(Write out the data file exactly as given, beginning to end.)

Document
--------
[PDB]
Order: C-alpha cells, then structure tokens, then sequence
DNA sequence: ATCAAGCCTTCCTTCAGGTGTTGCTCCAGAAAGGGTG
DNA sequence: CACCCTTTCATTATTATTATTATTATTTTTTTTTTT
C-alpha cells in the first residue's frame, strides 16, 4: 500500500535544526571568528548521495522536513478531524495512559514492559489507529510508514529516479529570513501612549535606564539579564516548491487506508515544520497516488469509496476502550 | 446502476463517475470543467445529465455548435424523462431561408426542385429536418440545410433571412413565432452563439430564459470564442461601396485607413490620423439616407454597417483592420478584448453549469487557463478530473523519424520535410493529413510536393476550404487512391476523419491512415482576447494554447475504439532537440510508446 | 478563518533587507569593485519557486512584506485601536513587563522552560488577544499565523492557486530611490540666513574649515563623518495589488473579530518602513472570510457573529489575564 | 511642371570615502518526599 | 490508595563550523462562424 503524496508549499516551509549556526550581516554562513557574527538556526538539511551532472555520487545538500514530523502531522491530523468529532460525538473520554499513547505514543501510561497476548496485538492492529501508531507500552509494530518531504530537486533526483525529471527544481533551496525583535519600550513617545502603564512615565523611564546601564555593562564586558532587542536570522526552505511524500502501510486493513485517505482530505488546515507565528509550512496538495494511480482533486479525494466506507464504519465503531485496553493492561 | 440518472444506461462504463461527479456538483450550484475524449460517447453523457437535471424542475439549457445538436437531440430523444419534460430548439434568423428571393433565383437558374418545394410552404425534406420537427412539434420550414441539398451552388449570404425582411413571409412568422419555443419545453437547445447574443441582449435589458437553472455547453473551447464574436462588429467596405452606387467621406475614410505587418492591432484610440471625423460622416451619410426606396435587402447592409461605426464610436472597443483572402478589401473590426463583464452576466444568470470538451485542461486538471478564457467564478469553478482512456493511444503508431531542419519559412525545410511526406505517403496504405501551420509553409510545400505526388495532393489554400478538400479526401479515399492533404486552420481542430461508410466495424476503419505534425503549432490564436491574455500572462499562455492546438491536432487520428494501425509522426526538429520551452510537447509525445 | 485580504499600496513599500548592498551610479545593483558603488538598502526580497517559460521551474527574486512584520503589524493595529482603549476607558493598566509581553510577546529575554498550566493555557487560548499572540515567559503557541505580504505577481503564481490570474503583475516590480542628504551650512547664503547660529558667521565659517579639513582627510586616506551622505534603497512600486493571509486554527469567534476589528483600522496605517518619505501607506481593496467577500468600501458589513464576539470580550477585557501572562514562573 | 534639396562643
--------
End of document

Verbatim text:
[PDB]
Order: C-alpha cells, then structure tokens, then sequence
DNA sequence: ATCAAGCCTTCCTTCAGGTGTTGCTCCAGAAAGGGTG
DNA sequence: CACCCTTTCATTATTATTATTATTATTTTTTTTTTT
C-alpha cells in the first residue's frame, strides 16, 4: 500500500535544526571568528548521495522536513478531524495512559514492559489507529510508514529516479529570513501612549535606564539579564516548491487506508515544520497516488469509496476502550 | 446502476463517475470543467445529465455548435424523462431561408426542385429536418440545410433571412413565432452563439430564459470564442461601396485607413490620423439616407454597417483592420478584448453549469487557463478530473523519424520535410493529413510536393476550404487512391476523419491512415482576447494554447475504439532537440510508446 | 478563518533587507569593485519557486512584506485601536513587563522552560488577544499565523492557486530611490540666513574649515563623518495589488473579530518602513472570510457573529489575564 | 511642371570615502518526599 | 490508595563550523462562424 503524496508549499516551509549556526550581516554562513557574527538556526538539511551532472555520487545538500514530523502531522491530523468529532460525538473520554499513547505514543501510561497476548496485538492492529501508531507500552509494530518531504530537486533526483525529471527544481533551496525583535519600550513617545502603564512615565523611564546601564555593562564586558532587542536570522526552505511524500502501510486493513485517505482530505488546515507565528509550512496538495494511480482533486479525494466506507464504519465503531485496553493492561 | 440518472444506461462504463461527479456538483450550484475524449460517447453523457437535471424542475439549457445538436437531440430523444419534460430548439434568423428571393433565383437558374418545394410552404425534406420537427412539434420550414441539398451552388449570404425582411413571409412568422419555443419545453437547445447574443441582449435589458437553472455547453473551447464574436462588429467596405452606387467621406475614410505587418492591432484610440471625423460622416451619410426606396435587402447592409461605426464610436472597443483572402478589401473590426463583464452576466444568470470538451485542461486538471478564457467564478469553478482512456493511444503508431531542419519559412525545410511526406505517403496504405501551420509553409510545400505526388495532393489554400478538400479526401479515399492533404486552420481542430461508410466495424476503419505534425503549432490564436491574455500572462499562455492546438491536432487520428494501425509522426526538429520551452510537447509525445 | 485580504499600496513599500548592498551610479545593483558603488538598502526580497517559460521551474527574486512584520503589524493595529482603549476607558493598566509581553510577546529575554498550566493555557487560548499572540515567559503557541505580504505577481503564481490570474503583475516590480542628504551650512547664503547660529558667521565659517579639513582627510586616506551622505534603497512600486493571509486554527469567534476589528483600522496605517518619505501607506481593496467577500468600501458589513464576539470580550477585557501572562514562573 | 534639396562643